Edwin Van Wijngaarden, University of Rochester
The Seychelles Child Development and Nutrition Study (SCDNS), which began in the mid-1980s, includes several large cohorts of children whose mothers consumed fish frequently during their pregnancy. The objective is to determine if prenatal methylmercury exposure from fish consumption has adverse effects on the children’s neurodevelopment. The main cohort was recruited in 1989 and is comprised of 779 children. A subsequent Nutrition cohort (NC1) of 300 mothers was enrolled in 2001 during their first trimester of pregnancy. Most recently, a second Nutrition cohort (NC2) of 1,535 mother-child pairs was enrolled between 2008 and 2011. For more information about this cohort, visit the NIEHS Epidemiology Resources webpage for SCDNS.
Cohort Maintenance & Enrichment Activities:
Enriching the biorepository and outcomes database of NC2 for future studies of underlying mechanisms of MeHg toxicity. Re-examining participants at age 13 and collecting information on sociodemographic determinants, health behaviors, and fish consumption. Obtaining hair and blood samples for future studies focusing on mechanisms of MeHg metabolism and toxicity. Expanding outcomes database by collecting data on medical history, sociodemographic factors, anthropometrics measure, health behaviors, and fish consumption, as well as linking study records with school examination records. Enriching the biorepository and outcome database of Main cohort and their mothers to establish baseline data for novel prospective studies of MeHg toxicity across the life course. main cohort (approximately 30 years) participants and their mothers (approximately 55 years) will be re-enrolled with hair and blood samples collected and data on health behaviors, sociodemographic determinants of health, and fish consumption will be updated.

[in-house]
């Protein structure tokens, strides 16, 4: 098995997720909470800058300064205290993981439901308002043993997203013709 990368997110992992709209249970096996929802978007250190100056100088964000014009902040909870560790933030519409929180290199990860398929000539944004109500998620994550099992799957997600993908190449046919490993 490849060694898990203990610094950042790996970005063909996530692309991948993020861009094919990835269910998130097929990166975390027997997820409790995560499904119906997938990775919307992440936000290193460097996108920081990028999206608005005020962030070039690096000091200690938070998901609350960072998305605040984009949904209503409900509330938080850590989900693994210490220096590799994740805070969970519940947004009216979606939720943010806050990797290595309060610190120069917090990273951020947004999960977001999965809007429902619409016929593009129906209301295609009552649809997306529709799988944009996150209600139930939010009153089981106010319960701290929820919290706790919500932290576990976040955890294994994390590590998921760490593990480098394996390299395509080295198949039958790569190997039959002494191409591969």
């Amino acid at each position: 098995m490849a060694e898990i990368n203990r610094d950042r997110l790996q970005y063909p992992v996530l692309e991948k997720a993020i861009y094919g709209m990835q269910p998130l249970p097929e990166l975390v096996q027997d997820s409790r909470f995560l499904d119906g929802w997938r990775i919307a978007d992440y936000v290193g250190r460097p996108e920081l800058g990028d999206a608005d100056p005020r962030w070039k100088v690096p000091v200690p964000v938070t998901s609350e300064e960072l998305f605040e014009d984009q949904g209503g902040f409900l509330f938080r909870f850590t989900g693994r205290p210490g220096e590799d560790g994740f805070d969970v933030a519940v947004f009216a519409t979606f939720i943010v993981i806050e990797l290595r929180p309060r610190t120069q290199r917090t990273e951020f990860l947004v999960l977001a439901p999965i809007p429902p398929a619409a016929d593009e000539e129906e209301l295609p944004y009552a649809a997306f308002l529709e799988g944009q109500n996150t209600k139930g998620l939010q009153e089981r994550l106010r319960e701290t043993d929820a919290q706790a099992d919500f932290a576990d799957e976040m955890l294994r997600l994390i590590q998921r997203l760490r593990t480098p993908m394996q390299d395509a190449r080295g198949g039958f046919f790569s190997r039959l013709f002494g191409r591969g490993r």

Data Management & Sharing Activities:
Facilitating data access and sharing through improved data harmonization and discovery. Developing an online Data Access Request and Visualization Application that will consist of a standardized data dictionary across all SCDS cohorts and allow users to search for available data across cohorts through the visualization of descriptive statistics.
The data that support the findings of this study will be made available from the principal investigator, Edwin van Wijngaarden, upon request following review and approval of a proposal by the Seychelles Child Development Study (SCDS) review committee. If a proposed analysis plan involves primary mercury exposure variables, the analysis will need to be performed by the biostatistics unit at the University of Rochester. This approach is to assure the integrity of blinding of the exposure data.
Please see NIH RePORTER for publications associated with this R24 grant.